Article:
Meditation is an ideal way to pray. Using God's word (Lectio Divina) allows me to hear, listen and reflect on what the Lord wants to say to me - to one of his disciples - just like He did two thousand years ago.
The best time to reflect is at the beginning of the day and for at least 15 to 30 minutes.
Prior to going to sleep, read the Mass readings for the next day and then, in the morning, reflect on the Meditation offered on this website.
I hope these daily meditations allow you to know, love and imitate the Lord in a more meaningful way.
God bless you!

Wednesday, July 23, 2014

Mt 13.1-9 The Sower in the Modern World

Wednesday of the Sixteenth Week in Ordinary Time

“A sower went out to sow.
And as he sowed, some seed fell on the path,
and birds came and ate it up.
Some fell on rocky ground, where it had little soil.
It sprang up at once because the soil was not deep,
and when the sun rose it was scorched,
and it withered for lack of roots.
Some seed fell among thorns, and the thorns grew up and choked it.
But some seed fell on rich soil, and produced fruit,
a hundred or sixty or thirtyfold.”

The parable of sower discourages three qualities in the Christian disciple: pride, vanity, and sensuality.(Fr. Alfonse wrote a great post on these three qualities a few months ago.) The proud person cannot accept anything outside himself; he refuses to accept others’ words because he feels better than others and their words. Nothing can reach his heart; hence, Holy Scripture describes him as “hard hearted.” The vain person accepts all things indiscriminately without the intention of commitment or understanding more deeply. The vain person cares about others’ opinions more than the truth, so he will agree with everything at least superficially to receive others’ praise. The sensual person accepts certain ideas, but these ideas will never grow since vices and addictions will easily crowd them out.

Common sense should easily discourage these qualities in anyone, let alone a Christian. Pride, vanity, and sensuality would hamper any human being fromreaching his or her potential. However, only the outsider can observe this. The person enslaved to their own opinion, others’ opinion, or their own appetites truly believes that fulfillment will come through satisfying their master. The proud person really thinks his stubbornness and ignorance are noble and brave since he has truly asserted hisindividuality and rejected the deluded masses. The vain person earnestly thinks that his popularityreflects a rich and rewarding inner life. The sensual person never doubts that he can refill his happiness with another meal, another fling, or another episode,much like a driver refilling his car with fuel. Help for these poor souls has to come from outside from people who can see the harm. Unfortunately, most people on the outside struggle with the same problems, and they feel unqualified to judge. Furthermore, informing a person of their pride or sensuality only invites and conflict, so most people will not bother.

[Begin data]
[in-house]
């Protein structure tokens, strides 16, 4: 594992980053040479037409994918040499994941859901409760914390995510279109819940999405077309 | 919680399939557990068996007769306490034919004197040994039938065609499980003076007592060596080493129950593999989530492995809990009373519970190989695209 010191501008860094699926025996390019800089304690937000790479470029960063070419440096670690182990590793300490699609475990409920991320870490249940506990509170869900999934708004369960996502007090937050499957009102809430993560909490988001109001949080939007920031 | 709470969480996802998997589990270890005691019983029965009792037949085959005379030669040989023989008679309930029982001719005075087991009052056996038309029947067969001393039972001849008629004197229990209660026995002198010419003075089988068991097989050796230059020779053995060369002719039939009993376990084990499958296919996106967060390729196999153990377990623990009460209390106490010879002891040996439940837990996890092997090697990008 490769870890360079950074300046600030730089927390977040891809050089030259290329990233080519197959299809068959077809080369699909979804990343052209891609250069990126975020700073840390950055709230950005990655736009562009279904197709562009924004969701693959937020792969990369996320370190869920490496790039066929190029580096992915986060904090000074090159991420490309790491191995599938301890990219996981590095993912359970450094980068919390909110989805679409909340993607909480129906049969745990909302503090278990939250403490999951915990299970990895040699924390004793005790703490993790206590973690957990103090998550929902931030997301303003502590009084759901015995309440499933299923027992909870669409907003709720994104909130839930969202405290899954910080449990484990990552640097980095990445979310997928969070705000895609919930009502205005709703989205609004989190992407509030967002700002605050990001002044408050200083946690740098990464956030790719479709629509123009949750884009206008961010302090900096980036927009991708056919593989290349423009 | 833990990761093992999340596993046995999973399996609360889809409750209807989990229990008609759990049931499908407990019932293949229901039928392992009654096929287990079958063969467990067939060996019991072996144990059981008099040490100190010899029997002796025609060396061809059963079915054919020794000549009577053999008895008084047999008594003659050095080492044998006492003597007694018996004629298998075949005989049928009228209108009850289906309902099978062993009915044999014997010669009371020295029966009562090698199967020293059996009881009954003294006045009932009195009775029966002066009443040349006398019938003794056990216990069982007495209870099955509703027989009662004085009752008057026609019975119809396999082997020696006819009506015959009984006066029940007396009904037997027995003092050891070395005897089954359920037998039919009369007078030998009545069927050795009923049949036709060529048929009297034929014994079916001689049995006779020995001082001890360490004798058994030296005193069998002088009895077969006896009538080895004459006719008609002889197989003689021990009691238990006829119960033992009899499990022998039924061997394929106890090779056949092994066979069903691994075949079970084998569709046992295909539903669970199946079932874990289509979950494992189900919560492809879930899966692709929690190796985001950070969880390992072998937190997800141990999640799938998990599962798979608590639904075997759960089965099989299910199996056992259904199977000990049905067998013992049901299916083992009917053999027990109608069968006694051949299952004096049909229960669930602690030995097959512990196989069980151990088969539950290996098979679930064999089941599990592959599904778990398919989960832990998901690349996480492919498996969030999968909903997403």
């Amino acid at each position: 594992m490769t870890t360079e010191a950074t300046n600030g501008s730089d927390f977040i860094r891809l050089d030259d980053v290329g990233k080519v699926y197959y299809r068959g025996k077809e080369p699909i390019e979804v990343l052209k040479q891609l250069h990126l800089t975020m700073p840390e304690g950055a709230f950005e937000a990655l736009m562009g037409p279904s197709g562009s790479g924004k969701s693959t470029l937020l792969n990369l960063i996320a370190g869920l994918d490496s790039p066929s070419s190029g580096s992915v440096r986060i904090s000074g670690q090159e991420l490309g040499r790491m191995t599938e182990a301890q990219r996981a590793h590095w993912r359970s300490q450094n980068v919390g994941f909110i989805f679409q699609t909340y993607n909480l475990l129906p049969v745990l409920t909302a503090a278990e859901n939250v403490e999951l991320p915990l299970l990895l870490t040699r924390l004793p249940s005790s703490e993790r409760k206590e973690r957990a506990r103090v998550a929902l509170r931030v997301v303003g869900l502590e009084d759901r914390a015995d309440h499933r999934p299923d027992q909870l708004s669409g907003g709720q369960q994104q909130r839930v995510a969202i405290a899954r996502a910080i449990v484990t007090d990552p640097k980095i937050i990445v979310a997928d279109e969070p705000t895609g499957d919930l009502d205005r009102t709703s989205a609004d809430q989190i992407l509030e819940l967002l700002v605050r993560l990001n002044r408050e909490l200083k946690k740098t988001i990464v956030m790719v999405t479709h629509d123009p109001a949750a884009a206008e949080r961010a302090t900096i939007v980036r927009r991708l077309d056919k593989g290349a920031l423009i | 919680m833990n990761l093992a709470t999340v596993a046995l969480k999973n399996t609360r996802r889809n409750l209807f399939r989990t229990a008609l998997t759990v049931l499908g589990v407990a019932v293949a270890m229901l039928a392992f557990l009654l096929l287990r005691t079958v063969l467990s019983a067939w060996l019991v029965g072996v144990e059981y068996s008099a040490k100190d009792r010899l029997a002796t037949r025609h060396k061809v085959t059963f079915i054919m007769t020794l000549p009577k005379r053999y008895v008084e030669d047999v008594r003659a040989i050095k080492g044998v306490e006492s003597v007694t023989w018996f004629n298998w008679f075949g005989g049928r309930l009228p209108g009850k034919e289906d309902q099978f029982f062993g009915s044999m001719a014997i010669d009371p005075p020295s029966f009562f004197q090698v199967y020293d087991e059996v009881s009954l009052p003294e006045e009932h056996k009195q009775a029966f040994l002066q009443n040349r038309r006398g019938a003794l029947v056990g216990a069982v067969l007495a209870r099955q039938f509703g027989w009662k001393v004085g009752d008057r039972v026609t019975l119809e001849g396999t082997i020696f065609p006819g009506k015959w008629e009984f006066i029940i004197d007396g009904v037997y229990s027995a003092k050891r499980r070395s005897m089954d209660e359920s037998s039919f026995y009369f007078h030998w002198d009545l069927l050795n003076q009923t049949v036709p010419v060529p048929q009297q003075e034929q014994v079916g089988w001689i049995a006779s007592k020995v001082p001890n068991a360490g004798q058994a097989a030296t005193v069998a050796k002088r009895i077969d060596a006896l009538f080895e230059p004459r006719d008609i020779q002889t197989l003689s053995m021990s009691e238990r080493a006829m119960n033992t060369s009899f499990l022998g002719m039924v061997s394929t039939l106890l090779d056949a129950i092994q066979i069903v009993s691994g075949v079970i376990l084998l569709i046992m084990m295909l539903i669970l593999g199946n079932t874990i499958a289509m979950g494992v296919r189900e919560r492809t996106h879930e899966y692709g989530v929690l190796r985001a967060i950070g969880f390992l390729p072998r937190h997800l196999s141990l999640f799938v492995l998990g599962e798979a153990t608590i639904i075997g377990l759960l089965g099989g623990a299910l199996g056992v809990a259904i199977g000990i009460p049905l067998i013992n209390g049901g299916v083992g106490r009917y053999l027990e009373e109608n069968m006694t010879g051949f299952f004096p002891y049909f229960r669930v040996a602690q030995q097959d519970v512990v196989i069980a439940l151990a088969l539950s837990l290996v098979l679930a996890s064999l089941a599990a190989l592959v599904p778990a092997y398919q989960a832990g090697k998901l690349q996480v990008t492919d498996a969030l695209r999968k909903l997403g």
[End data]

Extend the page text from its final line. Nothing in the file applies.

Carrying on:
In this way, common sense degenerates into common senselessness. Modern convention has in fact formalized this senselessness into a program recommended for all modern people. Starting from a young age, children quickly learn to be proud, vain, and sensual. Schools teach it; media endorses it; and governments and businesses thrive off of it. Even churches compromise and adopt the same strategies to “enhance” their message. Obviously, due to their negative connotations no one will support these three qualities as pride, vanity, and sensuality; they simply give these things vaguer less recognizable names: skepticism (for pride), relativism (for vanity), and materialism (for sensuality).

The proud souls of today can rebuff any unfamiliar or unwelcome idea with a hefty sense of doubt. As conventional wisdom dictates: “Science teaches one to doubt”; “Experience teaches one to doubt”; “The only thing in life that is certain is uncertainly, “etc.Originally, adopting this kind of doubt meant questioning things in life in order to better understand them. Socrates doubted, but that did not stop him from seeking answers. St. Augustine and St. Thomas Aquinas always used the doubtful position to better develop their philosophical and theological arguments. Descartes doubted, but he used this as the thrust for modern experimentation and inquiry. Recently, doubt has led to the reverse of seeking the answer; doubt now means questioning things in life in order to avoid answers. Stubborn atheists like Bertrand Russell or Stephen Hawking use doubt as a way to mask their pride. Brilliant men like them struggle the most with accepting a truth that renders them human like the rest of the world. They, and many other atheists, think they lose themselves when they admit their status as God’s creation. Sadly, this makes them easy prey for forces of despair, delusion, and cruelty.

Skepticism, of this kind can often morph into relativism, an acceptance of all truths and falsehoods. While intellectuals like David Hume or Christopher Hitchens participate in debates and write books justifying themselves, most normal people would rather take the path of least resistance. They take utterly nondescript phrases and pattern their life around it: “It’s all good”; “There’s no black and white, just shades of grey”; “Everything is relative, or subjective” etc. They use Jesus’ command to “Judge not” and take that as a free pass to accept everything. Unfortunately, in accepting everything, they ironically reject everything.  They see both sides of an issue, so they have no answer. They see the merits of both politicians, so they don’t vote. They believe all religions are true, so they never practice. Underneath this veneer of tolerance, most relativists see onlythemselves as the paragon of goodness and ignore the rest. In not judging anyone, they often judge everyone for being judgmental in some way. As they wallow in indecision and self-admiration, they allow their souls, and whatever truth their souls contained,to stagnate and wither away.